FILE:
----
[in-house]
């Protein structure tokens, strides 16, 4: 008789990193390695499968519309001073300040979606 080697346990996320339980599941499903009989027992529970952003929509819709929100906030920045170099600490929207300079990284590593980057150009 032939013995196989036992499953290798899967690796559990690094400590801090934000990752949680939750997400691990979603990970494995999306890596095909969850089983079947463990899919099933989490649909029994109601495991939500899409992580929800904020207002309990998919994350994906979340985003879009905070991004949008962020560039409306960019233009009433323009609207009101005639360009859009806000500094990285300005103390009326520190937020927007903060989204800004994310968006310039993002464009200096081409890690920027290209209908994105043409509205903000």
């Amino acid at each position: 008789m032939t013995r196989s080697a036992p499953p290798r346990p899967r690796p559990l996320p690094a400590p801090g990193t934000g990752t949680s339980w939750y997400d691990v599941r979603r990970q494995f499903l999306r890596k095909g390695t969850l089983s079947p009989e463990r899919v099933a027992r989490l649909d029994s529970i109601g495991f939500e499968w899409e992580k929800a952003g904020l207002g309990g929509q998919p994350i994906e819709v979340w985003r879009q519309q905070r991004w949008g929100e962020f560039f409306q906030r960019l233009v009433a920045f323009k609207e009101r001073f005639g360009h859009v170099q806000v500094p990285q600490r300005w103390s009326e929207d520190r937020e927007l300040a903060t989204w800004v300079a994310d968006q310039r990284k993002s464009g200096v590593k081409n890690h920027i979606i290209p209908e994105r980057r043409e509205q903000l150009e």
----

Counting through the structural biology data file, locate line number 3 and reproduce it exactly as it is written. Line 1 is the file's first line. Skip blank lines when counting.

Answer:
């Amino acid at each position: 008789m032939t013995r196989s080697a036992p499953p290798r346990p899967r690796p559990l996320p690094a400590p801090g990193t934000g990752t949680s339980w939750y997400d691990v599941r979603r990970q494995f499903l999306r890596k095909g390695t969850l089983s079947p009989e463990r899919v099933a027992r989490l649909d029994s529970i109601g495991f939500e499968w899409e992580k929800a952003g904020l207002g309990g929509q998919p994350i994906e819709v979340w985003r879009q519309q905070r991004w949008g929100e962020f560039f409306q906030r960019l233009v009433a920045f323009k609207e009101r001073f005639g360009h859009v170099q806000v500094p990285q600490r300005w103390s009326e929207d520190r937020e927007l300040a903060t989204w800004v300079a994310d968006q310039r990284k993002s464009g200096v590593k081409n890690h920027i979606i290209p209908e994105r980057r043409e509205q903000l150009e």